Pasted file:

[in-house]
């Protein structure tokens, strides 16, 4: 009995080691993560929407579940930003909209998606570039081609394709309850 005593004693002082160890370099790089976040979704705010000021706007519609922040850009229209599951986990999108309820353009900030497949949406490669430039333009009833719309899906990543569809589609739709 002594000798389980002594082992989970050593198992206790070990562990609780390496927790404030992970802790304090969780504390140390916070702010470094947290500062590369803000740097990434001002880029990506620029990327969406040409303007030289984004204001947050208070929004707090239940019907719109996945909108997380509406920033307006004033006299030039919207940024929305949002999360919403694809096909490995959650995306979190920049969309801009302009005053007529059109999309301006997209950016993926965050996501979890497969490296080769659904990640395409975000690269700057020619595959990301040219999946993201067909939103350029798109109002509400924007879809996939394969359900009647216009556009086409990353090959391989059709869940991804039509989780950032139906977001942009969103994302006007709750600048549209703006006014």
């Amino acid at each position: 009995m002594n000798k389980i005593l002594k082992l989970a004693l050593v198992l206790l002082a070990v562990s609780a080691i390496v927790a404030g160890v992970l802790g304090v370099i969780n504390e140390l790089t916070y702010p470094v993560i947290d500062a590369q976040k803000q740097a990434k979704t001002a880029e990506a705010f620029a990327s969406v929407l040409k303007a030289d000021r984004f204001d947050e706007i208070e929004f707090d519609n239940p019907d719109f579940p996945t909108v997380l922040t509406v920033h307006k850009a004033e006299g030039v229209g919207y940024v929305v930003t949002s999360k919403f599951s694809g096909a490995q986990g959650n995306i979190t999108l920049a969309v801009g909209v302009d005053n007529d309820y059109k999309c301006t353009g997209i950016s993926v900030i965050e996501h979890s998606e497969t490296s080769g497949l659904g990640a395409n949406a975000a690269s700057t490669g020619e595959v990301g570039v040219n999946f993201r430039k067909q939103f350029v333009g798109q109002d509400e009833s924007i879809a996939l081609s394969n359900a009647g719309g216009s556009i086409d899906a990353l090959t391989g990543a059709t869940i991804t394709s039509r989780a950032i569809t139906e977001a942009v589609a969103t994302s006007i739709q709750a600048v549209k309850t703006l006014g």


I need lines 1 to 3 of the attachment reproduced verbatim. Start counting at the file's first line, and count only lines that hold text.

[in-house]
């Protein structure tokens, strides 16, 4: 009995080691993560929407579940930003909209998606570039081609394709309850 005593004693002082160890370099790089976040979704705010000021706007519609922040850009229209599951986990999108309820353009900030497949949406490669430039333009009833719309899906990543569809589609739709 002594000798389980002594082992989970050593198992206790070990562990609780390496927790404030992970802790304090969780504390140390916070702010470094947290500062590369803000740097990434001002880029990506620029990327969406040409303007030289984004204001947050208070929004707090239940019907719109996945909108997380509406920033307006004033006299030039919207940024929305949002999360919403694809096909490995959650995306979190920049969309801009302009005053007529059109999309301006997209950016993926965050996501979890497969490296080769659904990640395409975000690269700057020619595959990301040219999946993201067909939103350029798109109002509400924007879809996939394969359900009647216009556009086409990353090959391989059709869940991804039509989780950032139906977001942009969103994302006007709750600048549209703006006014």
């Amino acid at each position: 009995m002594n000798k389980i005593l002594k082992l989970a004693l050593v198992l206790l002082a070990v562990s609780a080691i390496v927790a404030g160890v992970l802790g304090v370099i969780n504390e140390l790089t916070y702010p470094v993560i947290d500062a590369q976040k803000q740097a990434k979704t001002a880029e990506a705010f620029a990327s969406v929407l040409k303007a030289d000021r984004f204001d947050e706007i208070e929004f707090d519609n239940p019907d719109f579940p996945t909108v997380l922040t509406v920033h307006k850009a004033e006299g030039v229209g919207y940024v929305v930003t949002s999360k919403f599951s694809g096909a490995q986990g959650n995306i979190t999108l920049a969309v801009g909209v302009d005053n007529d309820y059109k999309c301006t353009g997209i950016s993926v900030i965050e996501h979890s998606e497969t490296s080769g497949l659904g990640a395409n949406a975000a690269s700057t490669g020619e595959v990301g570039v040219n999946f993201r430039k067909q939103f350029v333009g798109q109002d509400e009833s924007i879809a996939l081609s394969n359900a009647g719309g216009s556009i086409d899906a990353l090959t391989g990543a059709t869940i991804t394709s039509r989780a950032i569809t139906e977001a942009v589609a969103t994302s006007i739709q709750a600048v549209k309850t703006l006014g």